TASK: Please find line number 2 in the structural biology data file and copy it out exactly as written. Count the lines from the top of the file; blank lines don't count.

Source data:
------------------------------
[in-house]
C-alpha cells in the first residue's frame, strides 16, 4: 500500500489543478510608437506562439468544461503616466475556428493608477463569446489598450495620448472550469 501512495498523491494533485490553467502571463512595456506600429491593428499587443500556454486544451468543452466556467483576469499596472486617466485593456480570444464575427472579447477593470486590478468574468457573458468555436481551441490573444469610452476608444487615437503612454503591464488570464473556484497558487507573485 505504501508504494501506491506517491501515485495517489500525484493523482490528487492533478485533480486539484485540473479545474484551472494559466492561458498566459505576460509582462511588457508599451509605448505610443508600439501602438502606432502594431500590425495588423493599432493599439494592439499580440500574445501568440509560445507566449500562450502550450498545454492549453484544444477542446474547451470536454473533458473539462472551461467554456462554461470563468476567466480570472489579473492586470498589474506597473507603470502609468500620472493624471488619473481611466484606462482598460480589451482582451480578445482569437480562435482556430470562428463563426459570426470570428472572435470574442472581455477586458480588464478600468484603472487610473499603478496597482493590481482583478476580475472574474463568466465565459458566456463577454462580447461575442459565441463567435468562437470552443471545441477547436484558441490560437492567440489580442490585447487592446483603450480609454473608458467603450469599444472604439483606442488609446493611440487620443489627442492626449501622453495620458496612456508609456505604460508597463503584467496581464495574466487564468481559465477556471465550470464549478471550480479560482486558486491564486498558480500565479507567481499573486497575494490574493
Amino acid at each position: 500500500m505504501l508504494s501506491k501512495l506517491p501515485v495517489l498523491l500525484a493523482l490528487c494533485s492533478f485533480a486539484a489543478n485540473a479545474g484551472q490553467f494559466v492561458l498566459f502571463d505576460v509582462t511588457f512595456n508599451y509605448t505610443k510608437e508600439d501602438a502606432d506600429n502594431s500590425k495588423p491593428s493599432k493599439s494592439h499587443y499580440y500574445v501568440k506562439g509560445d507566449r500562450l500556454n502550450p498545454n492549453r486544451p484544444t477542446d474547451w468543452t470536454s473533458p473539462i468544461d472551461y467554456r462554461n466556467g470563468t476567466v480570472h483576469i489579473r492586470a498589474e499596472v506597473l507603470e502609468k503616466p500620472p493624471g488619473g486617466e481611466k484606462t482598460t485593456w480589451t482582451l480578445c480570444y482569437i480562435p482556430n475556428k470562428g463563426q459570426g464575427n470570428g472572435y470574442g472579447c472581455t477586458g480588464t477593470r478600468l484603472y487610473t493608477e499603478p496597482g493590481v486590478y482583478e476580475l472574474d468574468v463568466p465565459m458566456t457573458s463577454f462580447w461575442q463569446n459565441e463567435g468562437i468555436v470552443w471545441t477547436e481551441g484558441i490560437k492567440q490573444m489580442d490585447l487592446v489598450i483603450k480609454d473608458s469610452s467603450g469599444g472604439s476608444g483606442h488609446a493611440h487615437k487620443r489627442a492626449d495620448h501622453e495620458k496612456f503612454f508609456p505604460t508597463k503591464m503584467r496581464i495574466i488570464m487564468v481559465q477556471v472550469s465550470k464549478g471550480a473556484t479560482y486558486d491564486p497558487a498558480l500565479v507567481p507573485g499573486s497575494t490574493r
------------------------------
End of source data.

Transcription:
C-alpha cells in the first residue's frame, strides 16, 4: 500500500489543478510608437506562439468544461503616466475556428493608477463569446489598450495620448472550469 501512495498523491494533485490553467502571463512595456506600429491593428499587443500556454486544451468543452466556467483576469499596472486617466485593456480570444464575427472579447477593470486590478468574468457573458468555436481551441490573444469610452476608444487615437503612454503591464488570464473556484497558487507573485 505504501508504494501506491506517491501515485495517489500525484493523482490528487492533478485533480486539484485540473479545474484551472494559466492561458498566459505576460509582462511588457508599451509605448505610443508600439501602438502606432502594431500590425495588423493599432493599439494592439499580440500574445501568440509560445507566449500562450502550450498545454492549453484544444477542446474547451470536454473533458473539462472551461467554456462554461470563468476567466480570472489579473492586470498589474506597473507603470502609468500620472493624471488619473481611466484606462482598460480589451482582451480578445482569437480562435482556430470562428463563426459570426470570428472572435470574442472581455477586458480588464478600468484603472487610473499603478496597482493590481482583478476580475472574474463568466465565459458566456463577454462580447461575442459565441463567435468562437470552443471545441477547436484558441490560437492567440489580442490585447487592446483603450480609454473608458467603450469599444472604439483606442488609446493611440487620443489627442492626449501622453495620458496612456508609456505604460508597463503584467496581464495574466487564468481559465477556471465550470464549478471550480479560482486558486491564486498558480500565479507567481499573486497575494490574493